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USDA Chronicles Progress on the Healthy, Hunger-Free Kids Act

USDA Chronicles Progress on the Healthy, Hunger-Free Kids Act
USDA says school lunch changes are working, though there's been some pushback

Congress passed the Hunger-Free Kids Act in 2010 ensure every American child had access to the nutrition they need to grow into healthy adults, with specific focus on ending childhood obesity and reducing juvenile health risks.

Part of this effort includes helping schools across the country produce balanced meals so children have access to healthy foods during the school day. Though there's been recent debate on the effectiveness of the program, USDA says it is working.

According to the agency, results include:

• Kids are eating more fruits and vegetables as a result of updated standards.

• More than 90% of schools report that they are successfully meeting the updated nutrition standards.

School lunches: Is the Healthy, Hunger-Free Kids Act working? According to USDA, it is a success.

• School lunch revenue is up.

• Healthy food standards have not increased food waste.

• Participation is increasing in many areas of the country.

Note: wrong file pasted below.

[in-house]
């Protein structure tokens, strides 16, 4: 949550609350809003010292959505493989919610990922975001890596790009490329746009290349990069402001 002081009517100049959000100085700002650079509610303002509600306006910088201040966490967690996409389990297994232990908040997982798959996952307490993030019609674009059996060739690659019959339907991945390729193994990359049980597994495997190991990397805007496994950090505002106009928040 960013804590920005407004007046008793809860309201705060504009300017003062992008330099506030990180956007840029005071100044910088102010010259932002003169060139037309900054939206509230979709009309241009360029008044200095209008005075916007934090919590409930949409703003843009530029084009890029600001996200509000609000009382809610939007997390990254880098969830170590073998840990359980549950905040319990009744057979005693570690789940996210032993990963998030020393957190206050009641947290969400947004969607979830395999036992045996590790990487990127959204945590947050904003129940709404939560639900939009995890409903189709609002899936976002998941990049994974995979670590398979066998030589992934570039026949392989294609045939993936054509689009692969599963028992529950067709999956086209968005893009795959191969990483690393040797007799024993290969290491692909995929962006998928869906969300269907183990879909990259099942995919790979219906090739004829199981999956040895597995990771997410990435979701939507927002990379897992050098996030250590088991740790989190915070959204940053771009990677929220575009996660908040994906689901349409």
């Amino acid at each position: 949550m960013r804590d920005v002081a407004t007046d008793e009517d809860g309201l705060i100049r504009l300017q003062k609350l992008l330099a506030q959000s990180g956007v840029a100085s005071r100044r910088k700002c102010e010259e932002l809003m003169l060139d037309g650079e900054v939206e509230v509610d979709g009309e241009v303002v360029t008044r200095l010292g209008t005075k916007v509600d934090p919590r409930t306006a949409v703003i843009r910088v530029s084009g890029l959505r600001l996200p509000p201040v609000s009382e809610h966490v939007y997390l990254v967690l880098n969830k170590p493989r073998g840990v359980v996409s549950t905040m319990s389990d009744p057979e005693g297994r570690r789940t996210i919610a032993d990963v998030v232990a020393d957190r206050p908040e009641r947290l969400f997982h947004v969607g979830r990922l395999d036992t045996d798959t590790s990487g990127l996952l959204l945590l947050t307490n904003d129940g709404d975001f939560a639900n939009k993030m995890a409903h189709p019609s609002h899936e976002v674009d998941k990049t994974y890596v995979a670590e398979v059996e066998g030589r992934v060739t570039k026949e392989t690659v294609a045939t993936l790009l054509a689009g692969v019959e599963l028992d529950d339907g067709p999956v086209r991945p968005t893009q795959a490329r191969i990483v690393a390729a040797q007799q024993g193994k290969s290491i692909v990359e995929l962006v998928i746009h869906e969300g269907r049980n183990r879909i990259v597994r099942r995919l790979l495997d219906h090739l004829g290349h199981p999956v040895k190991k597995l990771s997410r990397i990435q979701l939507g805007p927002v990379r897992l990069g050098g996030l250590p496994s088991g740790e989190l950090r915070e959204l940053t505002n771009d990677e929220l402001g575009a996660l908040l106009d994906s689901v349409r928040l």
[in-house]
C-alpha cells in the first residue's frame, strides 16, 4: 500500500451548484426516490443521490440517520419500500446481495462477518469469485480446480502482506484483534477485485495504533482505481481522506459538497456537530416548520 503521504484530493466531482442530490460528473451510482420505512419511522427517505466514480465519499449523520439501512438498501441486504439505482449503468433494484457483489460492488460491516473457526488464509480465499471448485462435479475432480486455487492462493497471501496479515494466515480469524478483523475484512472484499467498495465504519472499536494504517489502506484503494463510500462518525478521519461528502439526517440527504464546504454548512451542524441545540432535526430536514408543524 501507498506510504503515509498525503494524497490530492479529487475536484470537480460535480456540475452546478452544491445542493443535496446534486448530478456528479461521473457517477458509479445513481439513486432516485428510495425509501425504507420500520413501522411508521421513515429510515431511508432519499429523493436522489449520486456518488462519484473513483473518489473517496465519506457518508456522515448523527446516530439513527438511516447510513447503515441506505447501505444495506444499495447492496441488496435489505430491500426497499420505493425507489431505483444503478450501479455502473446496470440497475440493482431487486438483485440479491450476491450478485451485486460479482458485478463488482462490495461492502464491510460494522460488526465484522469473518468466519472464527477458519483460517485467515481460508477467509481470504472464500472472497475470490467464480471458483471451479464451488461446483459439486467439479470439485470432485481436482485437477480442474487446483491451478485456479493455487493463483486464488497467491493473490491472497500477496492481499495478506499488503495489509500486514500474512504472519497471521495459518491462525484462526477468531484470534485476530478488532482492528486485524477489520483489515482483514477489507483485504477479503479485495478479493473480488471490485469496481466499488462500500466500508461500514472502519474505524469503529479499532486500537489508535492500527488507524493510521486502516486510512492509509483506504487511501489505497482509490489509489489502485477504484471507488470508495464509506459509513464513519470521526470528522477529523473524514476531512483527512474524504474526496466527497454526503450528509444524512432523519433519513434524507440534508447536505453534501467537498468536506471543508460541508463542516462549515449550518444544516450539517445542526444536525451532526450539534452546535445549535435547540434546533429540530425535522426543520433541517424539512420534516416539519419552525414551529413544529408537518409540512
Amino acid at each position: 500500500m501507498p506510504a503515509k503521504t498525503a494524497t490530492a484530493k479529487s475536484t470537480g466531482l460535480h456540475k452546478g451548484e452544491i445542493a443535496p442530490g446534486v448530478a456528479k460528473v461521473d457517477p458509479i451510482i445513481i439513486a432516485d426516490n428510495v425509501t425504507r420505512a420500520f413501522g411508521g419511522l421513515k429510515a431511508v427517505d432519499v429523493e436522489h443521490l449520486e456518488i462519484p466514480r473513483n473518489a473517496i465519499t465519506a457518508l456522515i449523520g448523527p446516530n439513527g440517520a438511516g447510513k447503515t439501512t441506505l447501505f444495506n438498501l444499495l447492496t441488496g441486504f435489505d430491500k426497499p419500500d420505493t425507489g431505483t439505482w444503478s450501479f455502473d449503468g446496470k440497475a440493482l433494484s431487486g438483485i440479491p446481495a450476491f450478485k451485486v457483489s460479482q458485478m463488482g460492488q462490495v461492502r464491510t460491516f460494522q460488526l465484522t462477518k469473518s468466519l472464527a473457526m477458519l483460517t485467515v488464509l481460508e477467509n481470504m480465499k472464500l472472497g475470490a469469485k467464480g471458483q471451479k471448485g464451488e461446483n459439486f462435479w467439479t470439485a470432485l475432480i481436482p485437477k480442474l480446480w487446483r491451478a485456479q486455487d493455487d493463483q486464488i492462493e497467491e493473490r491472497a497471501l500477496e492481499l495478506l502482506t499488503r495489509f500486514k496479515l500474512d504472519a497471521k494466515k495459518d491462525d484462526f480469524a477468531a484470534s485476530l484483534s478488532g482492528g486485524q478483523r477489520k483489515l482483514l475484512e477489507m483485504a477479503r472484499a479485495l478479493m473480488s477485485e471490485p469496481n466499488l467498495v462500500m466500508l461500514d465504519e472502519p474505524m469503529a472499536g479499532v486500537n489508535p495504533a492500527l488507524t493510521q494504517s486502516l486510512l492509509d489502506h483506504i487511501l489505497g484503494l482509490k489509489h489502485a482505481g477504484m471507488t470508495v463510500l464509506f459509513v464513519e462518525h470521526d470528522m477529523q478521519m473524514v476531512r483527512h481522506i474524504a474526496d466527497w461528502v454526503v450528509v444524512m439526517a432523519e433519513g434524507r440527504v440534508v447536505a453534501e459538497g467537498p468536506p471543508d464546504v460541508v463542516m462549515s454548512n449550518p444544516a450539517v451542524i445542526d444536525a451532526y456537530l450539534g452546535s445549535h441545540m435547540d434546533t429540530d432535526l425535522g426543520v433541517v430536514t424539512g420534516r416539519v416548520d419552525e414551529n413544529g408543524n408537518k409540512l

• USDA is providing guidance and flexibilities, as appropriate, to help schools and students adapt to the updated requirements.

• USDA is helping schools encourage kids to choose new healthier options.

• USDA is supporting numbers training sessions to help schools implement the updated meal standards

• USDA is supporting implementation of the updated school meals standards and new Smart Snacks standards through a variety of additional methods.

USDA has also introduced several grants and programs that it says will help schools transition to serving healthier meals.

Related: School Lunch Debate: Pro or Con

In February, USDA announced the availability of up to $5 million through the Farm to School front program to increase the amount of healthy, local food in schools. Earlier, USDA awarded grants to 71 projects spanning 42 states and the District of Columbia.

USDA also awarded $5.6 million in grants for FY2013 to provide training and technical assistance for child nutrition foodservice professionals and support stronger school nutrition education programs, and plans to award additional grants in 2014.

Related: School Lunch Standards Cause Food Fight

In April, USDA awarded $25 million in grants to help schools purchase kitchen equipment that will help them provide healthier school meals.

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